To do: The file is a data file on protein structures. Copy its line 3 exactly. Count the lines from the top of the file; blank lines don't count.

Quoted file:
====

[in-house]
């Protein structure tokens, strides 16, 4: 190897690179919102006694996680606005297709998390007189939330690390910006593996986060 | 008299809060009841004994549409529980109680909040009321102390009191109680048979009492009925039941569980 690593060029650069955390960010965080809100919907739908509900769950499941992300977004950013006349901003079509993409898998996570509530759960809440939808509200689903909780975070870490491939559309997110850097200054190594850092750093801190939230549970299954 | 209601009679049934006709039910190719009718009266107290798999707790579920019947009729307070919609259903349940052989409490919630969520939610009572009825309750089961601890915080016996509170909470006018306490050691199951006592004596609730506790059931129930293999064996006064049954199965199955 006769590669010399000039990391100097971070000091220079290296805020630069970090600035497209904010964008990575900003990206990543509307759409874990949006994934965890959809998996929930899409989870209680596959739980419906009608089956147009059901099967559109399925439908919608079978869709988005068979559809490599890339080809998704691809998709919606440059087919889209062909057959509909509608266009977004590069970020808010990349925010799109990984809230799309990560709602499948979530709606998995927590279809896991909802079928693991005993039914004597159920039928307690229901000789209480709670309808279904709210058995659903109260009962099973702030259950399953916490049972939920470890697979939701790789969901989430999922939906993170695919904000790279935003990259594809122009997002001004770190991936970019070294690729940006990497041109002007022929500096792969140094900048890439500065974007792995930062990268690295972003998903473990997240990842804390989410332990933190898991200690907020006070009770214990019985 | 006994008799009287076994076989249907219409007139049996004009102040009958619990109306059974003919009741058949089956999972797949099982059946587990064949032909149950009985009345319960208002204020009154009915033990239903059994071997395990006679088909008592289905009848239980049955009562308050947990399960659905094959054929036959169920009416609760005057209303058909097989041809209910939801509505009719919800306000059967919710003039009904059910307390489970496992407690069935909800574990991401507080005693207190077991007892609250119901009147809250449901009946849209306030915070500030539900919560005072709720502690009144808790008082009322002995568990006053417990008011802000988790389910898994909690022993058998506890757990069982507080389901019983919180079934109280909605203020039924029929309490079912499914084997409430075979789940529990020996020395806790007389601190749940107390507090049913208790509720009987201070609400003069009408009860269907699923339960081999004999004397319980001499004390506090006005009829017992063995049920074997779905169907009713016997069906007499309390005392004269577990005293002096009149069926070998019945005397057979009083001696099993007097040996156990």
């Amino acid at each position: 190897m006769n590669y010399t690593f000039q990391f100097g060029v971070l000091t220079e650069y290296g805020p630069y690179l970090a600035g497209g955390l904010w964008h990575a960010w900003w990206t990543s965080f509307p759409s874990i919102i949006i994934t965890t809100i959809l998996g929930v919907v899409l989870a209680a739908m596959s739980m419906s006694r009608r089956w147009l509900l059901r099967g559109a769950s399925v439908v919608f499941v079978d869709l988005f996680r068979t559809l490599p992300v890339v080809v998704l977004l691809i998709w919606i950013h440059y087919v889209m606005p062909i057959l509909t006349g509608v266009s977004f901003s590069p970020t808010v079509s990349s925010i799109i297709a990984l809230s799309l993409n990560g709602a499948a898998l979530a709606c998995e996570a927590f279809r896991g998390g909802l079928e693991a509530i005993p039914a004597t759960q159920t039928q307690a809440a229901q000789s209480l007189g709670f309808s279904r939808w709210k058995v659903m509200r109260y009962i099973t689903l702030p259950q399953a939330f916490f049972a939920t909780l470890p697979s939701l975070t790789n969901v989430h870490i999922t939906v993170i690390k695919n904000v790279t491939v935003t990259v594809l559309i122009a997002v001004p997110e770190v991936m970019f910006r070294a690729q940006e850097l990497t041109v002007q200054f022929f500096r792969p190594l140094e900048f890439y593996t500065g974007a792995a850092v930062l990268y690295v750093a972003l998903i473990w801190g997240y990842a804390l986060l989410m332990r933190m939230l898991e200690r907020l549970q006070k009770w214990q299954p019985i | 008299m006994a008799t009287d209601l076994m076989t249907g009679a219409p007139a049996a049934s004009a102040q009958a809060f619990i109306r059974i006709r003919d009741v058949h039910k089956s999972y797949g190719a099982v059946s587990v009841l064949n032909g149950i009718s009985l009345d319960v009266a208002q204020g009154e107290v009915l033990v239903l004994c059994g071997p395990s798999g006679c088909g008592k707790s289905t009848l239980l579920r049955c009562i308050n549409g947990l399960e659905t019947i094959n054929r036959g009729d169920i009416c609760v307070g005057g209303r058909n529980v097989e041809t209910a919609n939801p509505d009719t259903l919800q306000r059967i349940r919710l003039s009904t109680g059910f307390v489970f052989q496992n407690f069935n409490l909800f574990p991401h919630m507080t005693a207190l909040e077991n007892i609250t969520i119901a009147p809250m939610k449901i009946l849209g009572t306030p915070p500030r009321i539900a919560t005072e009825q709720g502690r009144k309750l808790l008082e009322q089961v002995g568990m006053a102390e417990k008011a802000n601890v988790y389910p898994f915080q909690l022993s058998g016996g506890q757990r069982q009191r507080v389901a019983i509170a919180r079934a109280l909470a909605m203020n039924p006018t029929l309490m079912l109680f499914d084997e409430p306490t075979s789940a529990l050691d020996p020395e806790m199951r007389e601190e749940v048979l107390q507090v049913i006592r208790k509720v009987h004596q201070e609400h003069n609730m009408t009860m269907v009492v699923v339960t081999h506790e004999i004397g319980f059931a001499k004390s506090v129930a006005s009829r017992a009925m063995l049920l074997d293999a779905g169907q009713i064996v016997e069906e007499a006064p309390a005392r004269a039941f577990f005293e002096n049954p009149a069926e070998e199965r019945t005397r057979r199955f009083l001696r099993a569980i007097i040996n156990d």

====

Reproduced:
């Amino acid at each position: 190897m006769n590669y010399t690593f000039q990391f100097g060029v971070l000091t220079e650069y290296g805020p630069y690179l970090a600035g497209g955390l904010w964008h990575a960010w900003w990206t990543s965080f509307p759409s874990i919102i949006i994934t965890t809100i959809l998996g929930v919907v899409l989870a209680a739908m596959s739980m419906s006694r009608r089956w147009l509900l059901r099967g559109a769950s399925v439908v919608f499941v079978d869709l988005f996680r068979t559809l490599p992300v890339v080809v998704l977004l691809i998709w919606i950013h440059y087919v889209m606005p062909i057959l509909t006349g509608v266009s977004f901003s590069p970020t808010v079509s990349s925010i799109i297709a990984l809230s799309l993409n990560g709602a499948a898998l979530a709606c998995e996570a927590f279809r896991g998390g909802l079928e693991a509530i005993p039914a004597t759960q159920t039928q307690a809440a229901q000789s209480l007189g709670f309808s279904r939808w709210k058995v659903m509200r109260y009962i099973t689903l702030p259950q399953a939330f916490f049972a939920t909780l470890p697979s939701l975070t790789n969901v989430h870490i999922t939906v993170i690390k695919n904000v790279t491939v935003t990259v594809l559309i122009a997002v001004p997110e770190v991936m970019f910006r070294a690729q940006e850097l990497t041109v002007q200054f022929f500096r792969p190594l140094e900048f890439y593996t500065g974007a792995a850092v930062l990268y690295v750093a972003l998903i473990w801190g997240y990842a804390l986060l989410m332990r933190m939230l898991e200690r907020l549970q006070k009770w214990q299954p019985i | 008299m006994a008799t009287d209601l076994m076989t249907g009679a219409p007139a049996a049934s004009a102040q009958a809060f619990i109306r059974i006709r003919d009741v058949h039910k089956s999972y797949g190719a099982v059946s587990v009841l064949n032909g149950i009718s009985l009345d319960v009266a208002q204020g009154e107290v009915l033990v239903l004994c059994g071997p395990s798999g006679c088909g008592k707790s289905t009848l239980l579920r049955c009562i308050n549409g947990l399960e659905t019947i094959n054929r036959g009729d169920i009416c609760v307070g005057g209303r058909n529980v097989e041809t209910a919609n939801p509505d009719t259903l919800q306000r059967i349940r919710l003039s009904t109680g059910f307390v489970f052989q496992n407690f069935n409490l909800f574990p991401h919630m507080t005693a207190l909040e077991n007892i609250t969520i119901a009147p809250m939610k449901i009946l849209g009572t306030p915070p500030r009321i539900a919560t005072e009825q709720g502690r009144k309750l808790l008082e009322q089961v002995g568990m006053a102390e417990k008011a802000n601890v988790y389910p898994f915080q909690l022993s058998g016996g506890q757990r069982q009191r507080v389901a019983i509170a919180r079934a109280l909470a909605m203020n039924p006018t029929l309490m079912l109680f499914d084997e409430p306490t075979s789940a529990l050691d020996p020395e806790m199951r007389e601190e749940v048979l107390q507090v049913i006592r208790k509720v009987h004596q201070e609400h003069n609730m009408t009860m269907v009492v699923v339960t081999h506790e004999i004397g319980f059931a001499k004390s506090v129930a006005s009829r017992a009925m063995l049920l074997d293999a779905g169907q009713i064996v016997e069906e007499a006064p309390a005392r004269a039941f577990f005293e002096n049954p009149a069926e070998e199965r019945t005397r057979r199955f009083l001696r099993a569980i007097i040996n156990d």